The 125-year-old City of Anacortes is a mere 90 miles away from larger coastal cities like Seattle and Vancouver, B.C. You might be surprised to discover that this island community hosts public attractions that represent a treasure chest of Pacific Northwest maritime history.
Access to that treasure is available to all, as visionary community leaders have established accessible waterfront amenities ranging from public parks and beaches to marina and museum.While the city’s first museum is located in a former Carnegie Library building several blocks from the waterfront, visitors and residents alike can explore maritime history right on the city’s downtown shoreline.
No Anacortes adventure is complete without a tour of the stern-wheeler W.T. Preston, one of only two working snag boats left in the U.S. This eye-catching stern-wheeler once played a critical role in a water-based economy that depended on safe, consistent travel on the Puget Sound. The vessel was dry-docked in June 1983 next to Cap Sante Marina, owned by the Port of Anacortes. A nominal admission fee of $3-$5 provides opportunity to “Come aboard!” A climb to the top deck yields one of the best shoreline views! You can gaze on the downtown side of the popular Cap Sante viewpoint to the east.
“The W.T. Preston has national landmark status,” boasts Anacortes Museum Maritime and Education Curator Bret Lunsford. “It is an incredible maritime artifact, and we are proud to invite people aboard to share her story.”
On a sneak peek tour before a Saturday, June 4 opening, Lunsford revealed elements of a new Maritime Museum exhibit titled: “Explore Anacortes Waterfront History.” Some features of the free exhibit were yet to find their place at the time of this pre-tour, but already it is clear the exhibit will yield extraordinary maritime gems.
It is impossible to miss the center stage prototype “Oracle,” winner of the 33rd America’s Cup. But then Lunsford directs his guest to look up and around the walls of the museum.
Visitors can enjoy new artifacts and priceless vintage movies that were filmed along the waterfront. Look for massive enlargements of photographs of the city’s cannery row and mill row – views from 100 years ago! Run your fingers across the face of a six-foot wooden wheel and telegraph that once served the state ferry “Vashon.”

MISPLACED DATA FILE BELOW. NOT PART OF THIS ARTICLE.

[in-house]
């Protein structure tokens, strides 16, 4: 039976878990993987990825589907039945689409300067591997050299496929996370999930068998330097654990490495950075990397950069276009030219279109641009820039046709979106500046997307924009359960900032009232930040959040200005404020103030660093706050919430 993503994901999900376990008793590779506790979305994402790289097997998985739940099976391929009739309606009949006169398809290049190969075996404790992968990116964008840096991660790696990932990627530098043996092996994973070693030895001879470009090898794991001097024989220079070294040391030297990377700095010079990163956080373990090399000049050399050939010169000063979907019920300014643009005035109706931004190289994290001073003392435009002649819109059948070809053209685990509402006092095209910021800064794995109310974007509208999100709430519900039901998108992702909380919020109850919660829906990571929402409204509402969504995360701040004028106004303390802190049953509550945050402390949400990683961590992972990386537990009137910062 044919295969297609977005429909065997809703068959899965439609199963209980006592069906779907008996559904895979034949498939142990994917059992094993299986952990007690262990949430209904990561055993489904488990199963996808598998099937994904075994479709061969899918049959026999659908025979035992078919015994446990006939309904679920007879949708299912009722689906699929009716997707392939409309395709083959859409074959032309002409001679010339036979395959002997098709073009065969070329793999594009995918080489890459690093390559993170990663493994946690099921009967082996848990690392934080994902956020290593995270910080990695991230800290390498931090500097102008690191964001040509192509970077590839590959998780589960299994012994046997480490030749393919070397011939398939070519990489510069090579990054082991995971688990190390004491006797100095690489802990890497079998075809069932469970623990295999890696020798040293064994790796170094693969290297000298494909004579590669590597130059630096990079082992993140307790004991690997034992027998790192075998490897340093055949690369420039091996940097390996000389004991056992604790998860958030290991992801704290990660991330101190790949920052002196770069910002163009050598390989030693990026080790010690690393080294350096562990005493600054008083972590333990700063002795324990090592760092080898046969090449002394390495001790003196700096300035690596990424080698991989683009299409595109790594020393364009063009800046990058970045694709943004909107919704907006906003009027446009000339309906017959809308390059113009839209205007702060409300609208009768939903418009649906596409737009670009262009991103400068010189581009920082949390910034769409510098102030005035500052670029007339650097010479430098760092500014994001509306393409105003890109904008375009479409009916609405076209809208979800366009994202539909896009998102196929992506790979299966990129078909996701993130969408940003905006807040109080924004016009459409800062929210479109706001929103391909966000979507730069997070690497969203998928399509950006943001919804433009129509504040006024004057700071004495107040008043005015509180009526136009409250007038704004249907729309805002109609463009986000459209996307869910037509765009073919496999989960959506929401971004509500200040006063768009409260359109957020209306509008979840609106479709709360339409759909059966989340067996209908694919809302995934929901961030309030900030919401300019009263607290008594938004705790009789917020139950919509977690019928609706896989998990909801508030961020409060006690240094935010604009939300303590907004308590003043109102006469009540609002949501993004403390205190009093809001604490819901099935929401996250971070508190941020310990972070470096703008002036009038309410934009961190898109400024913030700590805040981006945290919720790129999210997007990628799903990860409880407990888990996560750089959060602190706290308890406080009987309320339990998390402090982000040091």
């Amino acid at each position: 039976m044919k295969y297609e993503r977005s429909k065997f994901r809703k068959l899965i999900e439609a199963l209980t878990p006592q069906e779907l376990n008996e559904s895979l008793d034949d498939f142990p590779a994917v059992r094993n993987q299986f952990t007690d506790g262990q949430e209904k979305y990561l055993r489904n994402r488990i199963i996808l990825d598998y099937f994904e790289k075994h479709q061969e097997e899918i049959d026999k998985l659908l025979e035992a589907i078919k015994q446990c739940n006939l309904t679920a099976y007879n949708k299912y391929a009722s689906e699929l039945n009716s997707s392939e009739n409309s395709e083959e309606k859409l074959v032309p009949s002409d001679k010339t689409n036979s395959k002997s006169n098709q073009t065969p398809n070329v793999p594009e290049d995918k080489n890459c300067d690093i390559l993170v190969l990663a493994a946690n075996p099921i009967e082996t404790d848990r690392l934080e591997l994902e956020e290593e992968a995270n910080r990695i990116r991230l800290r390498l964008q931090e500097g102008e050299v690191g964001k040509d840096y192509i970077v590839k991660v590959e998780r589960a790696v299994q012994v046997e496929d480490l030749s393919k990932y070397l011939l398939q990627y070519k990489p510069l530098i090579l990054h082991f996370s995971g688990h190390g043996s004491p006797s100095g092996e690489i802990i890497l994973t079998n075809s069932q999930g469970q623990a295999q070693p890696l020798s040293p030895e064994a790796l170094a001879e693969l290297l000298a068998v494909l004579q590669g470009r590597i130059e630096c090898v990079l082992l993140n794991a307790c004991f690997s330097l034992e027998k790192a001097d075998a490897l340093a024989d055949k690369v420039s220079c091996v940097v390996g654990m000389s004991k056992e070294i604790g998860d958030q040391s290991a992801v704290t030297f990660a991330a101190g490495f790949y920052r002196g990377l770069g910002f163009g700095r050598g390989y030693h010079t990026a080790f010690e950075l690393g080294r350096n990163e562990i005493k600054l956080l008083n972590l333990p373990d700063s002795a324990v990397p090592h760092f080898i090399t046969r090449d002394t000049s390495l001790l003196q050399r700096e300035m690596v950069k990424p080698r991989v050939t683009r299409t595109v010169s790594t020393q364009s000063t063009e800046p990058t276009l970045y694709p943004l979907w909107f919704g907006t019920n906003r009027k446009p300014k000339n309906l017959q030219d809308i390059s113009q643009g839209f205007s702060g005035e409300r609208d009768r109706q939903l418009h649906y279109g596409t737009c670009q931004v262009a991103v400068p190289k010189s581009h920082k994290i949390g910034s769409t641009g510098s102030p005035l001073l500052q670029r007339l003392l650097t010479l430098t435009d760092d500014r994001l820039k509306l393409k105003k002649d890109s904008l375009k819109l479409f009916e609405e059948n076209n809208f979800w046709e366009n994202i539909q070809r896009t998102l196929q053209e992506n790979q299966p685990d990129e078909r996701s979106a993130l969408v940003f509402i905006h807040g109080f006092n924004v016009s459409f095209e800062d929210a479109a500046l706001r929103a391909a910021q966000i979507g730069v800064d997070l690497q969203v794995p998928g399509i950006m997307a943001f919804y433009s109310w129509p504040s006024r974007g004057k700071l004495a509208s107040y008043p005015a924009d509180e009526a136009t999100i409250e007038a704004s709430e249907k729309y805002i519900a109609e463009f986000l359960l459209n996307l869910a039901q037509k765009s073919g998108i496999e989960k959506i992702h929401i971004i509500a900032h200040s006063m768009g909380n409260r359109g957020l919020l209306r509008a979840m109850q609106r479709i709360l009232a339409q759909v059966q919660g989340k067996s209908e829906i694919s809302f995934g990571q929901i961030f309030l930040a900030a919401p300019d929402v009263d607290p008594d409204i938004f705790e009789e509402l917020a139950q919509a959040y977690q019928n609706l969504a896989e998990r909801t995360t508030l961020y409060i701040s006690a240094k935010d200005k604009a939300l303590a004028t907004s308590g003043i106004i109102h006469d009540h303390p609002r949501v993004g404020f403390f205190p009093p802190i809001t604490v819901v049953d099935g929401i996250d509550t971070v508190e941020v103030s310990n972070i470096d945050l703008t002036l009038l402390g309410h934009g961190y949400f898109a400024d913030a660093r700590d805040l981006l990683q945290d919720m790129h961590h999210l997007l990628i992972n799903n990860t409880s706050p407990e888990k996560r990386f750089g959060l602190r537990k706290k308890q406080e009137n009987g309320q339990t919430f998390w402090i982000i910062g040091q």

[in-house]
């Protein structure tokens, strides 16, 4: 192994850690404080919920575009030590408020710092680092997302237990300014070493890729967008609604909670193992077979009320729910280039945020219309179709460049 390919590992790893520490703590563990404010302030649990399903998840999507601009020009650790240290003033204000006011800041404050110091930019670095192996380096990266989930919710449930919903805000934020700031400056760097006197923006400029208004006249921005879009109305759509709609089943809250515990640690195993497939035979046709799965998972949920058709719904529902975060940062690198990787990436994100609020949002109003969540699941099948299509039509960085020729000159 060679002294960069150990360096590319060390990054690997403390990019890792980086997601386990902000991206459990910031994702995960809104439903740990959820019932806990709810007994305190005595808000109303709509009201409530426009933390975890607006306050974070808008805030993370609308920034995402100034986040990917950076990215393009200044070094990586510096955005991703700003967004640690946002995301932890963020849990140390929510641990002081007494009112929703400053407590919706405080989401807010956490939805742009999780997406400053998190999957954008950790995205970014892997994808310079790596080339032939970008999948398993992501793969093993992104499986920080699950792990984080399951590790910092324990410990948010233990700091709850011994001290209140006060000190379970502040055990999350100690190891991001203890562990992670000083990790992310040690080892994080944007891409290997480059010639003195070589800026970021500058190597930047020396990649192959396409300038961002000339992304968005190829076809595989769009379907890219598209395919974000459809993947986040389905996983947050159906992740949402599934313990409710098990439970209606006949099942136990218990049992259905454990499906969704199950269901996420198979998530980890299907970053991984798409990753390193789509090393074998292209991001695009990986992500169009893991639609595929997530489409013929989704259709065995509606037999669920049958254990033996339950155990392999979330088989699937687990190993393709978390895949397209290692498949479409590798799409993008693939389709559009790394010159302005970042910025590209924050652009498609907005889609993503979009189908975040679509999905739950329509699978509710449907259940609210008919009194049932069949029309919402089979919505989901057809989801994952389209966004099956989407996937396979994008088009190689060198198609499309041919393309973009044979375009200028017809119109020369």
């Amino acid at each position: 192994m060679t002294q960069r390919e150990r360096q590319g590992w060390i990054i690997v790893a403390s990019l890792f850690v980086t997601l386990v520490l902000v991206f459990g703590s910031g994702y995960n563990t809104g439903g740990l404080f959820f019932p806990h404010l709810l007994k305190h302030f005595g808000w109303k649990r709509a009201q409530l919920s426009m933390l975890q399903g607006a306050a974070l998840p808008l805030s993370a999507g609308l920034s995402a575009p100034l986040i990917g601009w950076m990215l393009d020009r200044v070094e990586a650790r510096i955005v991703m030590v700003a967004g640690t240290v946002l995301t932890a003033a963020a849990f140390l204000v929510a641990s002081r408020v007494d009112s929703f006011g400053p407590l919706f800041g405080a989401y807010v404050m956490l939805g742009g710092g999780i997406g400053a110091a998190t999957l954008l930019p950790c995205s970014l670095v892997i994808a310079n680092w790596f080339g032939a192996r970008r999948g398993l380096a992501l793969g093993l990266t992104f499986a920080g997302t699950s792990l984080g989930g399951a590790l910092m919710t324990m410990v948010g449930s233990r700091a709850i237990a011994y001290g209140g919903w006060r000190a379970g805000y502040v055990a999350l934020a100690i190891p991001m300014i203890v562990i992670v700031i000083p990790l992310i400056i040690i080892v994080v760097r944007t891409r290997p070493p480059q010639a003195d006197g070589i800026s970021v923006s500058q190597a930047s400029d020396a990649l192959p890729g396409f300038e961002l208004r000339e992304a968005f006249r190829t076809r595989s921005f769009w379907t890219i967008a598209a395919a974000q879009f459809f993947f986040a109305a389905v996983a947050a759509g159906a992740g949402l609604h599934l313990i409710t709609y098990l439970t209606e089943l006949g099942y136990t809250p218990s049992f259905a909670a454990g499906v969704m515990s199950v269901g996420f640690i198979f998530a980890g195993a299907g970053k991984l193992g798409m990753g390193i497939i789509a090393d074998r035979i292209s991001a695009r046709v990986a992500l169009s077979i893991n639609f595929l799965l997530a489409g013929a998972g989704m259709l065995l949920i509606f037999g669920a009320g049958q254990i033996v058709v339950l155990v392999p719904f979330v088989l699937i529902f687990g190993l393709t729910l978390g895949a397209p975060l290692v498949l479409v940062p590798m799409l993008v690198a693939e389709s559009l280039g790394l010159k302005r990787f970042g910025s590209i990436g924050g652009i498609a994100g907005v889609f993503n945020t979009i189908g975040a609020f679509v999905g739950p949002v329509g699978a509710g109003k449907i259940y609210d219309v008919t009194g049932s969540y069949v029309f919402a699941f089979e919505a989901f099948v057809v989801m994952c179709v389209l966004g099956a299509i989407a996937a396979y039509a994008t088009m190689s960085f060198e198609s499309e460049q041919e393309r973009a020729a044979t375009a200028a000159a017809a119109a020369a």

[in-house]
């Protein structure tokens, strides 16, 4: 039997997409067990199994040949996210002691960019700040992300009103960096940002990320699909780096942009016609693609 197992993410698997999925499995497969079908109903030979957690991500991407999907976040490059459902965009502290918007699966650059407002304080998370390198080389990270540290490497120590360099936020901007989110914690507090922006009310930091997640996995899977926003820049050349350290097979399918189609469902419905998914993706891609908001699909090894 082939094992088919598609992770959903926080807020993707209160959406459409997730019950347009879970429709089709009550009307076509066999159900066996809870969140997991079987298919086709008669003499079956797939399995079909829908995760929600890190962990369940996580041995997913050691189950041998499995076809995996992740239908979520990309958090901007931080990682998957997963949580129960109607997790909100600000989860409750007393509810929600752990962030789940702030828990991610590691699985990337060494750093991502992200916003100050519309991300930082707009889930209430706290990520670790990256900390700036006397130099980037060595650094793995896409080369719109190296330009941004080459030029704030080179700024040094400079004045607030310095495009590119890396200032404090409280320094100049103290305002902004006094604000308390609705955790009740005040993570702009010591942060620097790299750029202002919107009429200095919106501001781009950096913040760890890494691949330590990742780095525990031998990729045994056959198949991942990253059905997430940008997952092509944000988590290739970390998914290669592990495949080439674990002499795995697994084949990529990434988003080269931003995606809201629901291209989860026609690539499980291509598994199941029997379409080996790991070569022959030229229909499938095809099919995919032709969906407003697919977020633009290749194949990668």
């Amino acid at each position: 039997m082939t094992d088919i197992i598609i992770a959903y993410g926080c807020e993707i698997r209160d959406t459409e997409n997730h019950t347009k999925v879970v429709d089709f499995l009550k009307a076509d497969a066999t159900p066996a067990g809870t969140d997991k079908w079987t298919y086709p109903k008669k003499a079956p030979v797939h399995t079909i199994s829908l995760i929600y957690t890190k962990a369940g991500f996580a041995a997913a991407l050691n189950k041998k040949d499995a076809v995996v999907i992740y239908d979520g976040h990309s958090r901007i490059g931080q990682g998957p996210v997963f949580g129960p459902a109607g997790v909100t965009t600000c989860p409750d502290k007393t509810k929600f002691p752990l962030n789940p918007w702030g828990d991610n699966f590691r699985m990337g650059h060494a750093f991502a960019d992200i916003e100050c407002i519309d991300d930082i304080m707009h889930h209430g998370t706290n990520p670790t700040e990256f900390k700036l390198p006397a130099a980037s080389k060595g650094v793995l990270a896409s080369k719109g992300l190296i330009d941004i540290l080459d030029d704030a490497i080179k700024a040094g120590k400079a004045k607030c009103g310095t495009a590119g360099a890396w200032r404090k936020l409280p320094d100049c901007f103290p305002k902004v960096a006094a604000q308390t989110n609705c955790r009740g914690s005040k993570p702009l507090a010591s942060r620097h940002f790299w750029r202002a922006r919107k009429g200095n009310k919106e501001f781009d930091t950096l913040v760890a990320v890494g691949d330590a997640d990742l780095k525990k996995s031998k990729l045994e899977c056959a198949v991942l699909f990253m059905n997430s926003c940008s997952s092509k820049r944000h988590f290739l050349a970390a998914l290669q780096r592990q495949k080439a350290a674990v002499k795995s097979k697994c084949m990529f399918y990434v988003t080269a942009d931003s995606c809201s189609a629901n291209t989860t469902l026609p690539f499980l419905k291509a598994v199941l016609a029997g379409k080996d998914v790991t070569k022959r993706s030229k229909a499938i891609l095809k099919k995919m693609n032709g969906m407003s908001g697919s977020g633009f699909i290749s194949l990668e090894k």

In a modest space, this new exhibit meets the challenge of providing an overview of shoreline activities. Learn about boat building, mills and canneries, commercial and recreational boating, and shipping and transport over the seas. From skiff to rigging, documents to photographs, the visitor can’t help but gain a sense of how the residents of this community scrapped their way to establish a home from work associated with the sea.
Among the displays, in fact, are interpretive panels telling the story of community publisher Wallie Funk’s eye-opening trip to Alaska with local fishermen. From the beginning, Lunsford notes, much of the city’s maritime industry involved the catch, canning or distribution of fish and crab from Alaska. “There has always been an Alaska connection for Anacortes,” he said, “dating back to the Matheson cannery that processed cod from the Bering Sea.” Consequently, that remains true today, as the city is home to a commercial fishing fleet (some boats local, some go north). There are also processing plants including Trident Seafoods, SeaBear, and Sugiyo. “Core elements of our maritime displays will remain,” Lunsford said of the summer season. “We are excited to introduce the new exhibit, spotlighting collections that span the range of Pacific fishing.”
One could say the maritime museum curator has “turned the place inside out” in preparation for this exhibit. Those familiar with the building situated between the old railroad depot and the W.T. Preston will notice immediately a series of detailed interpretive panels posted on three of four exterior walls. In addition, historic tidbits are illustrated with a generous collection of photographs.
“I think it’s great that people today can literally walk through the areas once populated by mills, canneries and marinas,” said Lunsford. “From railroad depot to museum, W.T. Preston to Cap Sante Marina, our shoreline esplanade offers an experience that is unique to our city.”
As noted, admission to the new maritime exhibit is free, while guided tours of the W.T. Preston require a ticket. The Anacortes Maritime Heritage Center and W.T. Preston are located on the Anacortes waterfront at 703 “R” Avenue.
There is a seasonal six-days-a-week schedule at the maritime center and Preston. It runs in June, July and August, Tuesdays through Sundays (closed Mondays). For details, visit the city’s website.
by Steve Berentson